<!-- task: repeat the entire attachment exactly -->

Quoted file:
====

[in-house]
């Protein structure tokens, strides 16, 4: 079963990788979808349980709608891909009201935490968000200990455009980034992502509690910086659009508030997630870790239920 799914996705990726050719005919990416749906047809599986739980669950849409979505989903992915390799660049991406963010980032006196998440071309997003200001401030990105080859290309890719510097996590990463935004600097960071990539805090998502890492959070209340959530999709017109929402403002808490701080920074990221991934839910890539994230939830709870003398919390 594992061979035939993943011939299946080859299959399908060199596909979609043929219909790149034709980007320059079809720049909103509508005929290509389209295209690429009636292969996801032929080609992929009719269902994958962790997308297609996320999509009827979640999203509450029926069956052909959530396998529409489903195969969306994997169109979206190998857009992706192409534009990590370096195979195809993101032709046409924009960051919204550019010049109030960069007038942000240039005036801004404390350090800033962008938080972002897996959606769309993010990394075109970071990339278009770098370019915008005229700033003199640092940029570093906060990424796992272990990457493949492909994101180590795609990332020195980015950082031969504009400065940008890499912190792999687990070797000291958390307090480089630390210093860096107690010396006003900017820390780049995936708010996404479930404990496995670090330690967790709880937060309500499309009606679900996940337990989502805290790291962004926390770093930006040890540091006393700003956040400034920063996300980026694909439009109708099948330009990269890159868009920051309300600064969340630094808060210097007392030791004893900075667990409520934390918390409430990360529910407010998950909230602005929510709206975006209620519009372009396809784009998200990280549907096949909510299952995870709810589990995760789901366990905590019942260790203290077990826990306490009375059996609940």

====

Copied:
[in-house]
């Protein structure tokens, strides 16, 4: 079963990788979808349980709608891909009201935490968000200990455009980034992502509690910086659009508030997630870790239920 799914996705990726050719005919990416749906047809599986739980669950849409979505989903992915390799660049991406963010980032006196998440071309997003200001401030990105080859290309890719510097996590990463935004600097960071990539805090998502890492959070209340959530999709017109929402403002808490701080920074990221991934839910890539994230939830709870003398919390 594992061979035939993943011939299946080859299959399908060199596909979609043929219909790149034709980007320059079809720049909103509508005929290509389209295209690429009636292969996801032929080609992929009719269902994958962790997308297609996320999509009827979640999203509450029926069956052909959530396998529409489903195969969306994997169109979206190998857009992706192409534009990590370096195979195809993101032709046409924009960051919204550019010049109030960069007038942000240039005036801004404390350090800033962008938080972002897996959606769309993010990394075109970071990339278009770098370019915008005229700033003199640092940029570093906060990424796992272990990457493949492909994101180590795609990332020195980015950082031969504009400065940008890499912190792999687990070797000291958390307090480089630390210093860096107690010396006003900017820390780049995936708010996404479930404990496995670090330690967790709880937060309500499309009606679900996940337990989502805290790291962004926390770093930006040890540091006393700003956040400034920063996300980026694909439009109708099948330009990269890159868009920051309300600064969340630094808060210097007392030791004893900075667990409520934390918390409430990360529910407010998950909230602005929510709206975006209620519009372009396809784009998200990280549907096949909510299952995870709810589990995760789901366990905590019942260790203290077990826990306490009375059996609940």